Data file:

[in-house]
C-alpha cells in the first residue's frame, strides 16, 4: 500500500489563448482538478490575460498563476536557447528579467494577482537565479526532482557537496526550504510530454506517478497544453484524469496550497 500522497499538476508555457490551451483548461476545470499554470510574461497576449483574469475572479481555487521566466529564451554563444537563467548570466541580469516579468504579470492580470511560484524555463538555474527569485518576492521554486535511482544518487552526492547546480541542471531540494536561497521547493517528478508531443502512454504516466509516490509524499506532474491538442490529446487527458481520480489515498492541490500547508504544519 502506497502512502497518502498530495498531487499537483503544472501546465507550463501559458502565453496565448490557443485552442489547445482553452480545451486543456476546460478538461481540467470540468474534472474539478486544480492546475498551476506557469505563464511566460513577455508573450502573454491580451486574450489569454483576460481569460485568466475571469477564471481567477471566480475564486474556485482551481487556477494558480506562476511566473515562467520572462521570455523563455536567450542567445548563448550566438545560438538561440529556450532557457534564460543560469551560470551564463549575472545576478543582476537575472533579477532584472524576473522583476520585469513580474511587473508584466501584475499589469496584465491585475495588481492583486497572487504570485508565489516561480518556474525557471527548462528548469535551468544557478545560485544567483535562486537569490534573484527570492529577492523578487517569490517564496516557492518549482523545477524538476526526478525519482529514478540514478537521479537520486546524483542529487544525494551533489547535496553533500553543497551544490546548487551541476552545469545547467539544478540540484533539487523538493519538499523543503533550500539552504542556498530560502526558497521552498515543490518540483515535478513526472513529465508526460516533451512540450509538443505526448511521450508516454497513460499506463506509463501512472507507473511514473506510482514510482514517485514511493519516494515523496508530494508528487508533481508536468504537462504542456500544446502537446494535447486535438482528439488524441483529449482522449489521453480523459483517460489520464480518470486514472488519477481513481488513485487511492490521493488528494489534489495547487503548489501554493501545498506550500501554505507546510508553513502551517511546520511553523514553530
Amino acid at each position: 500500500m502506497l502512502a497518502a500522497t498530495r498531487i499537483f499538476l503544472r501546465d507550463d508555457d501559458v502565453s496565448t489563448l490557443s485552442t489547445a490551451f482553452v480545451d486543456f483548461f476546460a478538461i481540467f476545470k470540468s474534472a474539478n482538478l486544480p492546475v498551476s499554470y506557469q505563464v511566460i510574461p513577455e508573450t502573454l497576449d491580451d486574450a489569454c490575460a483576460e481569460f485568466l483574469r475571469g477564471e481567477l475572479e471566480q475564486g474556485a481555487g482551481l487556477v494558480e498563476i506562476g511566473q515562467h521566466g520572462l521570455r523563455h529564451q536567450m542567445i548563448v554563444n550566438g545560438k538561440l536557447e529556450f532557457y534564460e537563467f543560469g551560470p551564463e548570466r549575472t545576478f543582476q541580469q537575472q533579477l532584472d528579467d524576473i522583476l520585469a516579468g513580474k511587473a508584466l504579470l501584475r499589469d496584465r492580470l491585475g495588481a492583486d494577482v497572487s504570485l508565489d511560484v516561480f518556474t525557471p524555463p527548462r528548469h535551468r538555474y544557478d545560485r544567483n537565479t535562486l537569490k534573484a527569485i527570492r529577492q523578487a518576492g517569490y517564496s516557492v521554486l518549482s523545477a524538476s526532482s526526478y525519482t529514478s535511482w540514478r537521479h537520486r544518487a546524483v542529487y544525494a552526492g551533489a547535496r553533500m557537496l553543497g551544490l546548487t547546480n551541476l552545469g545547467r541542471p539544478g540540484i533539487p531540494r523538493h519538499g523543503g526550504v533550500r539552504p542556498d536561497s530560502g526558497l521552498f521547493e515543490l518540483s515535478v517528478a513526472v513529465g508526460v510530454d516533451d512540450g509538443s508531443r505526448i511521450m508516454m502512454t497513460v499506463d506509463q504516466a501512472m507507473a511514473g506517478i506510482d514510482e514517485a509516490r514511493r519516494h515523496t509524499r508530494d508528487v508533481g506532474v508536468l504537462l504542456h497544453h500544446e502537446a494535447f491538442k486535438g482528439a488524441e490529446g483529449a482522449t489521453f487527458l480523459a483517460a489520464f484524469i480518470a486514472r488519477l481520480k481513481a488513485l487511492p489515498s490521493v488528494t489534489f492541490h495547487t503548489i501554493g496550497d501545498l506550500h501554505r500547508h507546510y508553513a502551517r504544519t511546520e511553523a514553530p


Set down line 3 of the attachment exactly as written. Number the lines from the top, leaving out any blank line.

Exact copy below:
Amino acid at each position: 500500500m502506497l502512502a497518502a500522497t498530495r498531487i499537483f499538476l503544472r501546465d507550463d508555457d501559458v502565453s496565448t489563448l490557443s485552442t489547445a490551451f482553452v480545451d486543456f483548461f476546460a478538461i481540467f476545470k470540468s474534472a474539478n482538478l486544480p492546475v498551476s499554470y506557469q505563464v511566460i510574461p513577455e508573450t502573454l497576449d491580451d486574450a489569454c490575460a483576460e481569460f485568466l483574469r475571469g477564471e481567477l475572479e471566480q475564486g474556485a481555487g482551481l487556477v494558480e498563476i506562476g511566473q515562467h521566466g520572462l521570455r523563455h529564451q536567450m542567445i548563448v554563444n550566438g545560438k538561440l536557447e529556450f532557457y534564460e537563467f543560469g551560470p551564463e548570466r549575472t545576478f543582476q541580469q537575472q533579477l532584472d528579467d524576473i522583476l520585469a516579468g513580474k511587473a508584466l504579470l501584475r499589469d496584465r492580470l491585475g495588481a492583486d494577482v497572487s504570485l508565489d511560484v516561480f518556474t525557471p524555463p527548462r528548469h535551468r538555474y544557478d545560485r544567483n537565479t535562486l537569490k534573484a527569485i527570492r529577492q523578487a518576492g517569490y517564496s516557492v521554486l518549482s523545477a524538476s526532482s526526478y525519482t529514478s535511482w540514478r537521479h537520486r544518487a546524483v542529487y544525494a552526492g551533489a547535496r553533500m557537496l553543497g551544490l546548487t547546480n551541476l552545469g545547467r541542471p539544478g540540484i533539487p531540494r523538493h519538499g523543503g526550504v533550500r539552504p542556498d536561497s530560502g526558497l521552498f521547493e515543490l518540483s515535478v517528478a513526472v513529465g508526460v510530454d516533451d512540450g509538443s508531443r505526448i511521450m508516454m502512454t497513460v499506463d506509463q504516466a501512472m507507473a511514473g506517478i506510482d514510482e514517485a509516490r514511493r519516494h515523496t509524499r508530494d508528487v508533481g506532474v508536468l504537462l504542456h497544453h500544446e502537446a494535447f491538442k486535438g482528439a488524441e490529446g483529449a482522449t489521453f487527458l480523459a483517460a489520464f484524469i480518470a486514472r488519477l481520480k481513481a488513485l487511492p489515498s490521493v488528494t489534489f492541490h495547487t503548489i501554493g496550497d501545498l506550500h501554505r500547508h507546510y508553513a502551517r504544519t511546520e511553523a514553530p